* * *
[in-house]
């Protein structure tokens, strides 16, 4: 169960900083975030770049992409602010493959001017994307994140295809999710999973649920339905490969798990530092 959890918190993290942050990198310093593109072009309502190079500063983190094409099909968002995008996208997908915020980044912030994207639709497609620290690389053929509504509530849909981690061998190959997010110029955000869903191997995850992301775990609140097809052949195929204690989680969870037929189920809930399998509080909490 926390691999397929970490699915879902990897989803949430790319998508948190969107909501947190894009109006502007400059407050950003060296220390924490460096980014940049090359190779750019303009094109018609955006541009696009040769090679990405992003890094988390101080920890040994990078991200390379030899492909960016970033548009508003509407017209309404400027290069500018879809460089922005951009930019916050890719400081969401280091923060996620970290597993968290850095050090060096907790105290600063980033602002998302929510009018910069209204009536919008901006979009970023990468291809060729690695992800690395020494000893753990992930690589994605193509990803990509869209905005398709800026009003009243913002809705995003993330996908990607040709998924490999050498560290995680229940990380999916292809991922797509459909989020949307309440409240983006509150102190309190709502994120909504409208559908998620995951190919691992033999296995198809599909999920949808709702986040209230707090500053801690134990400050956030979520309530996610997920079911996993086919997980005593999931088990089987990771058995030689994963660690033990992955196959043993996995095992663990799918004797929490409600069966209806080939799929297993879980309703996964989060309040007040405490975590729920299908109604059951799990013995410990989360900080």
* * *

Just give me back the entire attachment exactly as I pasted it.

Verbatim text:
[in-house]
């Protein structure tokens, strides 16, 4: 169960900083975030770049992409602010493959001017994307994140295809999710999973649920339905490969798990530092 959890918190993290942050990198310093593109072009309502190079500063983190094409099909968002995008996208997908915020980044912030994207639709497609620290690389053929509504509530849909981690061998190959997010110029955000869903191997995850992301775990609140097809052949195929204690989680969870037929189920809930399998509080909490 926390691999397929970490699915879902990897989803949430790319998508948190969107909501947190894009109006502007400059407050950003060296220390924490460096980014940049090359190779750019303009094109018609955006541009696009040769090679990405992003890094988390101080920890040994990078991200390379030899492909960016970033548009508003509407017209309404400027290069500018879809460089922005951009930019916050890719400081969401280091923060996620970290597993968290850095050090060096907790105290600063980033602002998302929510009018910069209204009536919008901006979009970023990468291809060729690695992800690395020494000893753990992930690589994605193509990803990509869209905005398709800026009003009243913002809705995003993330996908990607040709998924490999050498560290995680229940990380999916292809991922797509459909989020949307309440409240983006509150102190309190709502994120909504409208559908998620995951190919691992033999296995198809599909999920949808709702986040209230707090500053801690134990400050956030979520309530996610997920079911996993086919997980005593999931088990089987990771058995030689994963660690033990992955196959043993996995095992663990799918004797929490409600069966209806080939799929297993879980309703996964989060309040007040405490975590729920299908109604059951799990013995410990989360900080």